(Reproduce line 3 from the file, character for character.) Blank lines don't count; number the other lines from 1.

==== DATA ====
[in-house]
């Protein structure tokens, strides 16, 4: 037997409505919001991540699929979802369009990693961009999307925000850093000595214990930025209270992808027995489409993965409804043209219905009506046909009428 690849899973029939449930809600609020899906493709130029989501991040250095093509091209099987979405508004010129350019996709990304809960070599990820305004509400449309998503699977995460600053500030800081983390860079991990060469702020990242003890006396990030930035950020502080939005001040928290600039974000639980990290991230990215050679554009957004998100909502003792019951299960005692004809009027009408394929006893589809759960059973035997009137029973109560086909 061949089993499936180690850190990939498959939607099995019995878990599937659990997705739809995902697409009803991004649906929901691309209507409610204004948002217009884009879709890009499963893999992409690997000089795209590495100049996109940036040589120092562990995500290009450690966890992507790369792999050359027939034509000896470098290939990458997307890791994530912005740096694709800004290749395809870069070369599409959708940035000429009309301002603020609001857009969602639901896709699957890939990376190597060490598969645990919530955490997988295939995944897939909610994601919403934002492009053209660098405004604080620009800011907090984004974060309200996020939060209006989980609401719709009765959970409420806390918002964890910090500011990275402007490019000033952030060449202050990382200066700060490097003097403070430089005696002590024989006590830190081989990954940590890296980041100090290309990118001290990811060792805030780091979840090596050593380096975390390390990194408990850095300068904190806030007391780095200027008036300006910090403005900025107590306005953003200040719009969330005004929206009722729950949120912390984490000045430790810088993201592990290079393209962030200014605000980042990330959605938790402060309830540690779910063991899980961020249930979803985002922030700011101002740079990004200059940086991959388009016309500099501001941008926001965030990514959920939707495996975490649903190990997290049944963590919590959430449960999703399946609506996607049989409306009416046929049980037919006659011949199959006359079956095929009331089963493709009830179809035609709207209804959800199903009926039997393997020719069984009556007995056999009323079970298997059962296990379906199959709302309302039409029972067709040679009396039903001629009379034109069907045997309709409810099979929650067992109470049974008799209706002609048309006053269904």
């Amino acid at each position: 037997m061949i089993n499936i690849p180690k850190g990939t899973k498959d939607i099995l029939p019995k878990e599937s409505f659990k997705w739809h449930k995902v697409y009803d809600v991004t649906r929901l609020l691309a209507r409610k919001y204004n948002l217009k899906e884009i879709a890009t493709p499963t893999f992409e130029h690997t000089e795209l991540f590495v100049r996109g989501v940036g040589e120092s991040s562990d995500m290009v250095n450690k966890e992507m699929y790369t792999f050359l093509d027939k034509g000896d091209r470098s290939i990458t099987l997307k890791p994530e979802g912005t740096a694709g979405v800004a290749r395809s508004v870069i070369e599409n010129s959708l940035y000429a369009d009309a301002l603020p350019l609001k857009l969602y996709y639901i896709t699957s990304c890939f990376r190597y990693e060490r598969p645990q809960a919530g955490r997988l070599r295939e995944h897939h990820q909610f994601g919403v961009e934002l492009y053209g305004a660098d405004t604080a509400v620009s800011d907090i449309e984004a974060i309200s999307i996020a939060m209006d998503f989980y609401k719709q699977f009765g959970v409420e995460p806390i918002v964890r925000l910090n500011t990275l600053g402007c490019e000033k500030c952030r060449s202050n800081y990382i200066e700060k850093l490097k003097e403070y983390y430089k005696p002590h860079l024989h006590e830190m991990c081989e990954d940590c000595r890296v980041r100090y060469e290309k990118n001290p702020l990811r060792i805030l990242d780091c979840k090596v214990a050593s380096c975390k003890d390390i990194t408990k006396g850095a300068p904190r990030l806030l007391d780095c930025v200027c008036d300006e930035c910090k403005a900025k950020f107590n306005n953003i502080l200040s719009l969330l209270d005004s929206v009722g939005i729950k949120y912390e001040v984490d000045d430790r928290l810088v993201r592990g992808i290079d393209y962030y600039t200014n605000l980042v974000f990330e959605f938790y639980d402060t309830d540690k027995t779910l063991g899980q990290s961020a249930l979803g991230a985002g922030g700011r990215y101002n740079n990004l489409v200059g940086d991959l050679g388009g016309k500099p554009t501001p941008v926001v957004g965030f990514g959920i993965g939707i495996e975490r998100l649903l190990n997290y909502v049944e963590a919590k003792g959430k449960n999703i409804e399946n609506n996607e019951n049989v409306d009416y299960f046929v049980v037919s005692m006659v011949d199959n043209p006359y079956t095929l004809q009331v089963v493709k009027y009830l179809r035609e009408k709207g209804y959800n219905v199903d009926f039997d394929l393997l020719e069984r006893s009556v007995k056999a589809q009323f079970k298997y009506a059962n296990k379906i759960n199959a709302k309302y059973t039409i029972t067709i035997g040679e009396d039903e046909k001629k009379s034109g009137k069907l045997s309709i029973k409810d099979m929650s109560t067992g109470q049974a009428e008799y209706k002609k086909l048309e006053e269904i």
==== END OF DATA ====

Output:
């Amino acid at each position: 037997m061949i089993n499936i690849p180690k850190g990939t899973k498959d939607i099995l029939p019995k878990e599937s409505f659990k997705w739809h449930k995902v697409y009803d809600v991004t649906r929901l609020l691309a209507r409610k919001y204004n948002l217009k899906e884009i879709a890009t493709p499963t893999f992409e130029h690997t000089e795209l991540f590495v100049r996109g989501v940036g040589e120092s991040s562990d995500m290009v250095n450690k966890e992507m699929y790369t792999f050359l093509d027939k034509g000896d091209r470098s290939i990458t099987l997307k890791p994530e979802g912005t740096a694709g979405v800004a290749r395809s508004v870069i070369e599409n010129s959708l940035y000429a369009d009309a301002l603020p350019l609001k857009l969602y996709y639901i896709t699957s990304c890939f990376r190597y990693e060490r598969p645990q809960a919530g955490r997988l070599r295939e995944h897939h990820q909610f994601g919403v961009e934002l492009y053209g305004a660098d405004t604080a509400v620009s800011d907090i449309e984004a974060i309200s999307i996020a939060m209006d998503f989980y609401k719709q699977f009765g959970v409420e995460p806390i918002v964890r925000l910090n500011t990275l600053g402007c490019e000033k500030c952030r060449s202050n800081y990382i200066e700060k850093l490097k003097e403070y983390y430089k005696p002590h860079l024989h006590e830190m991990c081989e990954d940590c000595r890296v980041r100090y060469e290309k990118n001290p702020l990811r060792i805030l990242d780091c979840k090596v214990a050593s380096c975390k003890d390390i990194t408990k006396g850095a300068p904190r990030l806030l007391d780095c930025v200027c008036d300006e930035c910090k403005a900025k950020f107590n306005n953003i502080l200040s719009l969330l209270d005004s929206v009722g939005i729950k949120y912390e001040v984490d000045d430790r928290l810088v993201r592990g992808i290079d393209y962030y600039t200014n605000l980042v974000f990330e959605f938790y639980d402060t309830d540690k027995t779910l063991g899980q990290s961020a249930l979803g991230a985002g922030g700011r990215y101002n740079n990004l489409v200059g940086d991959l050679g388009g016309k500099p554009t501001p941008v926001v957004g965030f990514g959920i993965g939707i495996e975490r998100l649903l190990n997290y909502v049944e963590a919590k003792g959430k449960n999703i409804e399946n609506n996607e019951n049989v409306d009416y299960f046929v049980v037919s005692m006659v011949d199959n043209p006359y079956t095929l004809q009331v089963v493709k009027y009830l179809r035609e009408k709207g209804y959800n219905v199903d009926f039997d394929l393997l020719e069984r006893s009556v007995k056999a589809q009323f079970k298997y009506a059962n296990k379906i759960n199959a709302k309302y059973t039409i029972t067709i035997g040679e009396d039903e046909k001629k009379s034109g009137k069907l045997s309709i029973k409810d099979m929650s109560t067992g109470q049974a009428e008799y209706k002609k086909l048309e006053e269904i």